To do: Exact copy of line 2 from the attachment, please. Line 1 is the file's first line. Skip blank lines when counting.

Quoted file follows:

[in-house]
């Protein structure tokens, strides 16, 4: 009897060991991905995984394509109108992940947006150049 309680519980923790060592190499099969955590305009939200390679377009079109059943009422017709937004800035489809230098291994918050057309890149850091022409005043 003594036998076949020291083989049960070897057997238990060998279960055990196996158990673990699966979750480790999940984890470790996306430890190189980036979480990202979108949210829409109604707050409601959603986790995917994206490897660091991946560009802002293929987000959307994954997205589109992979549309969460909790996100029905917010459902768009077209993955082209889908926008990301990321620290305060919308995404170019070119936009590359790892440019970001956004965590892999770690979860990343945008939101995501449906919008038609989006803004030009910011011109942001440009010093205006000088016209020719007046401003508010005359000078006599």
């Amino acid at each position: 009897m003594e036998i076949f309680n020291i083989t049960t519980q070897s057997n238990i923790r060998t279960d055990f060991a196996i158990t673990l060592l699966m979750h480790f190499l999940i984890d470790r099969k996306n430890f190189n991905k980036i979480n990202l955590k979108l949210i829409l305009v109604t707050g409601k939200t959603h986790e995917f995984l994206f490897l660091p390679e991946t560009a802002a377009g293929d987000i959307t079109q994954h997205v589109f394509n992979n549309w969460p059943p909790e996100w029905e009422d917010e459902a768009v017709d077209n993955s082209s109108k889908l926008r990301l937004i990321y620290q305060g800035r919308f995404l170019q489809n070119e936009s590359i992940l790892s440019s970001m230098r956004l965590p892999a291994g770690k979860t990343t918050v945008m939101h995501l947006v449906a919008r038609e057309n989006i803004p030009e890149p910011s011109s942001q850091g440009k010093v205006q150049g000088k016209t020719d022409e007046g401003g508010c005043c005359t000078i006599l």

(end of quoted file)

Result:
């Protein structure tokens, strides 16, 4: 009897060991991905995984394509109108992940947006150049 309680519980923790060592190499099969955590305009939200390679377009079109059943009422017709937004800035489809230098291994918050057309890149850091022409005043 003594036998076949020291083989049960070897057997238990060998279960055990196996158990673990699966979750480790999940984890470790996306430890190189980036979480990202979108949210829409109604707050409601959603986790995917994206490897660091991946560009802002293929987000959307994954997205589109992979549309969460909790996100029905917010459902768009077209993955082209889908926008990301990321620290305060919308995404170019070119936009590359790892440019970001956004965590892999770690979860990343945008939101995501449906919008038609989006803004030009910011011109942001440009010093205006000088016209020719007046401003508010005359000078006599």